Cyberpunk 2077 misunderstands LGBTQ people in more places than just its character creator. It suffers from inconsistent depictions of queerness, some of which feel truly authentic, while others feel more like window dressing intended only to reinforce the grittiness and libertine culture of Night City. At times, it becomes painfully clear that its queer content is designed primarily with a non-LGBTQ audience in mind. While the game does feature an endearing and authentically written trans character in Claire (voiced in English by Maddie Taylor), other inclusions of trans people are less tasteful. Even before the game’s release, an in-game poster featuring a transfeminine character drew controversy due to the attention put on her genitalia (read more about the poster here). The caption on the photo reads, “Mix it up”, both as a reference to the drink she is advertising and the fact that her body does not match that of a cisgender woman. For a game that views body modification as an everyday occurrence, it is inauthentic at best and offensive at worst to use transgender bodies for shock value. Ironically, players are not allowed to change the gender they chose for V at any point in the game, despite CD Projekt Red releasing an update in 2022 that introduced an option for players to re-customize their character’s appearance.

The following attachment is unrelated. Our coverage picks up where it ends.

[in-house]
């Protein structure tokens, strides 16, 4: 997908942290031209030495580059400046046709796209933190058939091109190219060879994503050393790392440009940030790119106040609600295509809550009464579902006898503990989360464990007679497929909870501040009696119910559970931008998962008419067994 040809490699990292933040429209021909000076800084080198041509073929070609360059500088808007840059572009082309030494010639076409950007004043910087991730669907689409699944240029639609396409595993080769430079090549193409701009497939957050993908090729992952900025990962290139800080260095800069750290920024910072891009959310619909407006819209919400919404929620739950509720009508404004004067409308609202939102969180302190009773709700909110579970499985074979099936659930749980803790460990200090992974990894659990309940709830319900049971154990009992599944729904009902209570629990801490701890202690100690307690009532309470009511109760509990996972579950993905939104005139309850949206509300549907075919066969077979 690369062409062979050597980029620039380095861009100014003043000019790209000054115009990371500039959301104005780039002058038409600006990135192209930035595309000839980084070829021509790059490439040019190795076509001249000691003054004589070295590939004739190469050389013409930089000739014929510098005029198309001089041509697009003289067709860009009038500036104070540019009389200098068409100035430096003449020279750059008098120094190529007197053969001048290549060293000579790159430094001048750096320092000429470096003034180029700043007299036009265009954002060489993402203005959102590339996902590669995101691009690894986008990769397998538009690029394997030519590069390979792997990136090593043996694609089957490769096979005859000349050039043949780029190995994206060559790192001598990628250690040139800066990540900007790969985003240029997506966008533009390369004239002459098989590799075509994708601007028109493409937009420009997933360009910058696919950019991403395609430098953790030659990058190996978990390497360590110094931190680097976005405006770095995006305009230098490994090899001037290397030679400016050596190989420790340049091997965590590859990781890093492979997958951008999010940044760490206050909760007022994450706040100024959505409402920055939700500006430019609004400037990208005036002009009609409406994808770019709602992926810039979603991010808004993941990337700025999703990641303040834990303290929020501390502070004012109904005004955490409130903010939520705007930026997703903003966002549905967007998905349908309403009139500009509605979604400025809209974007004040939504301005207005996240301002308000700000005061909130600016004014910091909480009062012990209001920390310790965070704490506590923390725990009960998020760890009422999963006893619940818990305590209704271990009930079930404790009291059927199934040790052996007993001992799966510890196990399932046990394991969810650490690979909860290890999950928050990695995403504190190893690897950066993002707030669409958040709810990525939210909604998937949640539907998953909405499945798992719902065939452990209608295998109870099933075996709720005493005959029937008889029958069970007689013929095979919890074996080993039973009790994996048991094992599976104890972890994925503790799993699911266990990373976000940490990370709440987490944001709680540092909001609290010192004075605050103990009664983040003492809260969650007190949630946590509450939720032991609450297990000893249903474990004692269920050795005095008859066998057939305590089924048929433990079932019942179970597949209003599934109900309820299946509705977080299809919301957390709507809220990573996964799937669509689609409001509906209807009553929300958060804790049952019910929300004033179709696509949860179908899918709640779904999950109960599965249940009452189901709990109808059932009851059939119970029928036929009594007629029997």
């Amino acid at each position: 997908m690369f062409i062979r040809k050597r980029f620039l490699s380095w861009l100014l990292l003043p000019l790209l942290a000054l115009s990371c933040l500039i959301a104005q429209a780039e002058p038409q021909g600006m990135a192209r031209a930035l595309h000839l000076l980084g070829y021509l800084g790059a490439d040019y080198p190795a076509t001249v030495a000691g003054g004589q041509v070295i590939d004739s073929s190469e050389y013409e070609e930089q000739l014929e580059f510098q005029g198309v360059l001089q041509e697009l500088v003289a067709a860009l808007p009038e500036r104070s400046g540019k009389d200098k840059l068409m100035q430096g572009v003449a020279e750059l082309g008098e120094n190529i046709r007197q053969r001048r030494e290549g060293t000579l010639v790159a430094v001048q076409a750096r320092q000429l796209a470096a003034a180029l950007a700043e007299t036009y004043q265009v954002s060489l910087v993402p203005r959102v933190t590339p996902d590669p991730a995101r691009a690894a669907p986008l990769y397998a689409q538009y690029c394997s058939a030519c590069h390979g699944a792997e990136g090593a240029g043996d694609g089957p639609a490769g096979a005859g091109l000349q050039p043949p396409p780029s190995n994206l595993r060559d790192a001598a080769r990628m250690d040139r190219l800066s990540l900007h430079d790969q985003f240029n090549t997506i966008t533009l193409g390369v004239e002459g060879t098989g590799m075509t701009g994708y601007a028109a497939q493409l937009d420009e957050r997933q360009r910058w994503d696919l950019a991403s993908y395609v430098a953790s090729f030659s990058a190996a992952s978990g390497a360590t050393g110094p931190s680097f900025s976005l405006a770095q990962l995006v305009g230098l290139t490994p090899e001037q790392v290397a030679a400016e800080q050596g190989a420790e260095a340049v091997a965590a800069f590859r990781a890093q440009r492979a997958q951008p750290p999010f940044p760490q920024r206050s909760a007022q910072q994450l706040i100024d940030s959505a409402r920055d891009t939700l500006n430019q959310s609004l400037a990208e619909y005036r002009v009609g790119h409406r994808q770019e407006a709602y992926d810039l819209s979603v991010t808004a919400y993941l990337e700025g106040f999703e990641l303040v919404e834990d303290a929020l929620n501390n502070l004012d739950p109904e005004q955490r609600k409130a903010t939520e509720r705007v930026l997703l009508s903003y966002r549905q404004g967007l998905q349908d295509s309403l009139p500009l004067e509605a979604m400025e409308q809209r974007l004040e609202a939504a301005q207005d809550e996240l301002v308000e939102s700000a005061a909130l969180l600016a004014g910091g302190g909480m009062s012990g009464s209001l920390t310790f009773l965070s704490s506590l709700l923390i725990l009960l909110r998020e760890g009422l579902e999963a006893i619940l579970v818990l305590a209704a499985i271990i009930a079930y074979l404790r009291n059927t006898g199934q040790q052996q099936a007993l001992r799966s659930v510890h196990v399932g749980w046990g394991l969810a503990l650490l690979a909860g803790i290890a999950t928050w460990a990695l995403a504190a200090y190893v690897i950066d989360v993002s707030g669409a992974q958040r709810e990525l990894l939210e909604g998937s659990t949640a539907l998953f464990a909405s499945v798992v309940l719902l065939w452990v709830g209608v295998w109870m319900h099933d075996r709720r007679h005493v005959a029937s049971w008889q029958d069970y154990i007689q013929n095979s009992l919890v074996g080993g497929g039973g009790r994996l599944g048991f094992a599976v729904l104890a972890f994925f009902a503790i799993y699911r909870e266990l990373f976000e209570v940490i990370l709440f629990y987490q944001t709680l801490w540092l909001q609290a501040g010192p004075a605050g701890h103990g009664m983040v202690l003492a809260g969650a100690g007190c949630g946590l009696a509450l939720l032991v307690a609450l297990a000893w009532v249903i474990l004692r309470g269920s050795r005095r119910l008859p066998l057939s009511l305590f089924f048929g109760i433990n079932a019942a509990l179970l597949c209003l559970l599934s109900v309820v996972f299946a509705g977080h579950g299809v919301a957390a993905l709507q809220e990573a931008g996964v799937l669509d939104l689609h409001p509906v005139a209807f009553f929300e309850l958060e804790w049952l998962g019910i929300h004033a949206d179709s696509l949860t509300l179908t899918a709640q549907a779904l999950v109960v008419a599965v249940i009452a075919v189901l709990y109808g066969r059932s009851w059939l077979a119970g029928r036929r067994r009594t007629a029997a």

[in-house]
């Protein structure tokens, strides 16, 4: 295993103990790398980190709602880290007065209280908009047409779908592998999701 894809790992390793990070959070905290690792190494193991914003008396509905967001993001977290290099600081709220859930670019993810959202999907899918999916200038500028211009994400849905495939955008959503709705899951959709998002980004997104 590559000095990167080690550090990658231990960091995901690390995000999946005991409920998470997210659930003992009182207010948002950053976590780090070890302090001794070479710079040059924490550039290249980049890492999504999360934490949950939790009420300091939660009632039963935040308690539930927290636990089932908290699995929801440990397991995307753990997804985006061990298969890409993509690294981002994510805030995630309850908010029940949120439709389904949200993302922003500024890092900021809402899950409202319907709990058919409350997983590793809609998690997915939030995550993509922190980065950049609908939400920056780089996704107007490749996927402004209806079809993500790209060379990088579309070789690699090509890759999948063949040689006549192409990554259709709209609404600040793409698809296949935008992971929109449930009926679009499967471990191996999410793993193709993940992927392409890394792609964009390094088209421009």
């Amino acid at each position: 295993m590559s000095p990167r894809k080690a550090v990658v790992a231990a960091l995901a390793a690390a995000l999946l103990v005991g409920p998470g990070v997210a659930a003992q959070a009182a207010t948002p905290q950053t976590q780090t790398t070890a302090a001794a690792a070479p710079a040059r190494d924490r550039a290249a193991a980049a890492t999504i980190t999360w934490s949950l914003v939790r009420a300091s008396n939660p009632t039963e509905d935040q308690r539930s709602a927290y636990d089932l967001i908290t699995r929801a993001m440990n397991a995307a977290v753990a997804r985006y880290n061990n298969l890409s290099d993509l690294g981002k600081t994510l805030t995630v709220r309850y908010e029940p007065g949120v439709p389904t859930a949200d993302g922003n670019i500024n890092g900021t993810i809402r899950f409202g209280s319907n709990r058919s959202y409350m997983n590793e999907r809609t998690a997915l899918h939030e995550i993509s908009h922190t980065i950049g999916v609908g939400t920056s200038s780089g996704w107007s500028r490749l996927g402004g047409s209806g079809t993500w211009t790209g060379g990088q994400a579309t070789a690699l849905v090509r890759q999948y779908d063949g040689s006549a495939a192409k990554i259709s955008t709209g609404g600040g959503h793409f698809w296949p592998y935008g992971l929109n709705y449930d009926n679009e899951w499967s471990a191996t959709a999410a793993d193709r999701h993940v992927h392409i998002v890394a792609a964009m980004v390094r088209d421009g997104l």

The opportunity to create characters that better portray trans, nonbinary, and gender nonconforming people is a step forward in inclusion while also exposing inherent problems that have few clear solutions. This newfound freedom in character creation has introduced a number of challenges, as expansive customization features have prompted players to push the boundaries of extreme character design. Street Fighter 6 gave players the option to design their own fighter in the single player campaign, and images of players’ custom fighters quickly took the internet by storm. Unfortunately, some of these custom characters embodied outdated stereotypes of LGBTQ people, such as pairing a masculine figure with facial hair, campy makeup, and conventionally feminine clothing.